As a person who likes and uses words, I have noticed that the health care debate — both heading toward the U.S. Supreme Court and the 2012 Oregon Legislative session — has been marked by words apparently designed to get the attention of those involved.
Consider these examples:
- Regarding the "you-have-to-buy-health-insurance mandate" that is heading to the U.S. Supreme Court, a health economist at the Massachusetts Institute of Technology, put it this way: "Health reform without an individual requirement is the spinach you need to get the chocolate you want."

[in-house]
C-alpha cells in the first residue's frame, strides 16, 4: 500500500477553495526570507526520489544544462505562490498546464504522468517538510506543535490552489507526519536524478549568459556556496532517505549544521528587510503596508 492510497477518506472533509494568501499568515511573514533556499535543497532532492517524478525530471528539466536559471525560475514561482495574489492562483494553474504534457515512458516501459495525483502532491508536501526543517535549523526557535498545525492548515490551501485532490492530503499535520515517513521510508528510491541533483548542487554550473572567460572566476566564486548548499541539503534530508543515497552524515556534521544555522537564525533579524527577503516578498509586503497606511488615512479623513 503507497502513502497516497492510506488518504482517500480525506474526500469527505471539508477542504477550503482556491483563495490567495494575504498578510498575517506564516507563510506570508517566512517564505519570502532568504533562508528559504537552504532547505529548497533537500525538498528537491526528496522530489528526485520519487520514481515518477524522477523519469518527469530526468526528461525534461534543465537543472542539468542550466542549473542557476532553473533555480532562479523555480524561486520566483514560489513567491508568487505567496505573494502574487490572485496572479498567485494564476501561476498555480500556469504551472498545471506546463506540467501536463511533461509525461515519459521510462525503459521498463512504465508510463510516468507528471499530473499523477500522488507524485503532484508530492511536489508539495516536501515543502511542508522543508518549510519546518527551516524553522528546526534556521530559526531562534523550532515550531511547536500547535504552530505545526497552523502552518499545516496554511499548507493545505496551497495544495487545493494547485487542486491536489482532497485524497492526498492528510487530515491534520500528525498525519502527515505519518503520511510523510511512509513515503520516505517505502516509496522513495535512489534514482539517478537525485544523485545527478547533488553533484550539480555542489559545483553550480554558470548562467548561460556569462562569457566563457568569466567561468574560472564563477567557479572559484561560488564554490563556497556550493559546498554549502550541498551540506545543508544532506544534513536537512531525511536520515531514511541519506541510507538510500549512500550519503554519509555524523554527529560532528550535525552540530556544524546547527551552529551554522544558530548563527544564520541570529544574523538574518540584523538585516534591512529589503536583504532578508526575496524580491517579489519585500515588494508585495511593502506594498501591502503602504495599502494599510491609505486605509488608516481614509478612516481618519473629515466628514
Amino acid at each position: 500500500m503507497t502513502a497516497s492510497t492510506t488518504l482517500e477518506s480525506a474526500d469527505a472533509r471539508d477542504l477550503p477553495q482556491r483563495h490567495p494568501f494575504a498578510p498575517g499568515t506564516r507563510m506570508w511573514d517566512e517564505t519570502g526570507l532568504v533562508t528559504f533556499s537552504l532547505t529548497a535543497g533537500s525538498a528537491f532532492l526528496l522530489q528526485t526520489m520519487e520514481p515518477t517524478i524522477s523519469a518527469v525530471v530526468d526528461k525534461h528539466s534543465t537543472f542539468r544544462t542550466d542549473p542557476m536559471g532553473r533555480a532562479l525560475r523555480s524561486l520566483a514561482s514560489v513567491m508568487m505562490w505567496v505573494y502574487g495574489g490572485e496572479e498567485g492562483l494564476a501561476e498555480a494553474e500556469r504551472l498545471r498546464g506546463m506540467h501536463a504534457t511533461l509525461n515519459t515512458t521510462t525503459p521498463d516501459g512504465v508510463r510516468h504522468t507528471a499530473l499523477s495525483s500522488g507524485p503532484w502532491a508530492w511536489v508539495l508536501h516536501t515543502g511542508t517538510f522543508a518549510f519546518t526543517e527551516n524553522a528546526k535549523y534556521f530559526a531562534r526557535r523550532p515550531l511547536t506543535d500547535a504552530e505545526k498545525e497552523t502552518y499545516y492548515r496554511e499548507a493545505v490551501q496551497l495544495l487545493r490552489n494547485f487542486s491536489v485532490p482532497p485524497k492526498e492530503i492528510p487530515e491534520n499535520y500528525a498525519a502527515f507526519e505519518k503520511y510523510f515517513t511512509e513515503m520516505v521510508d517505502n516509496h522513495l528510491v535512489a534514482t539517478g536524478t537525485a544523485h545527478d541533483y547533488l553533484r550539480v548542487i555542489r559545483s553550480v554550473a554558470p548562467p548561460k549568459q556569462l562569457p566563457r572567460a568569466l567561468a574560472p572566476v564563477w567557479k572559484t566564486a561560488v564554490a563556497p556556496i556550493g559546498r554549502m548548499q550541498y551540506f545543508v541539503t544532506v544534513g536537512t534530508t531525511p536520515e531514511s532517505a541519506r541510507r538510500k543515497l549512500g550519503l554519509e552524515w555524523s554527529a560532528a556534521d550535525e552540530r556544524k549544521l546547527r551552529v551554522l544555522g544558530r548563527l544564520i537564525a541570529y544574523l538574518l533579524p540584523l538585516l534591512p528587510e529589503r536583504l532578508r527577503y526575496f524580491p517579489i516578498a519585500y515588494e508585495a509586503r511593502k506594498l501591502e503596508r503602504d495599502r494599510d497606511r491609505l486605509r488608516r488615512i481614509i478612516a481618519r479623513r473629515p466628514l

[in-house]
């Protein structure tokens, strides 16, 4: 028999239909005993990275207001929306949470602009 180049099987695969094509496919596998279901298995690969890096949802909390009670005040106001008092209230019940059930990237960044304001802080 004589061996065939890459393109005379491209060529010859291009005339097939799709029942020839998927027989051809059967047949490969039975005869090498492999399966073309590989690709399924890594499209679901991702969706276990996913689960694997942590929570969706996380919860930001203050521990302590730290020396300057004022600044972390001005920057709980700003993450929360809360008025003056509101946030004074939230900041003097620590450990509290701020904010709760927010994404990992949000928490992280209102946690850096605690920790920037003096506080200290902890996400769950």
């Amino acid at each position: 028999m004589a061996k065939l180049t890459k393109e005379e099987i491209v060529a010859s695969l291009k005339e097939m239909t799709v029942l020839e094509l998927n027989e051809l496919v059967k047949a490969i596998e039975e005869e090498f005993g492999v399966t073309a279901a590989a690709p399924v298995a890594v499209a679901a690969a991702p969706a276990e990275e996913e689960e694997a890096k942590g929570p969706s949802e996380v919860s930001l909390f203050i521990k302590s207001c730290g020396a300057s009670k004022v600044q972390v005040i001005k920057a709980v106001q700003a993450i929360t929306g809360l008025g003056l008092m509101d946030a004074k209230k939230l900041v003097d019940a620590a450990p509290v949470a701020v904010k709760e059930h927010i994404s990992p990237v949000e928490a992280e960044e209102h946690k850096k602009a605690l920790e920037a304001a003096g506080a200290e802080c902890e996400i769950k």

- On the same issue, a former health care policy advisor to President Bill Clinton was quoted last week as saying that "health reform without an individual mandate is like driving a train without tracks; you can still move, but you can't get to your destination and it will be a tougher and far more costly trip."
- Or, consider this quote used last week in an update for Oregon legislators on the Health Insurance Exchange: "Our assumption is that the exchange is being born in a political battlefield. Half of Oregon never wanted you to exist and other half wanted much more than what you are. It seems your biggest challenge will be to gain the trust from both sides that you are an honest broker of information and opportunity — not the purveyor of a political agenda."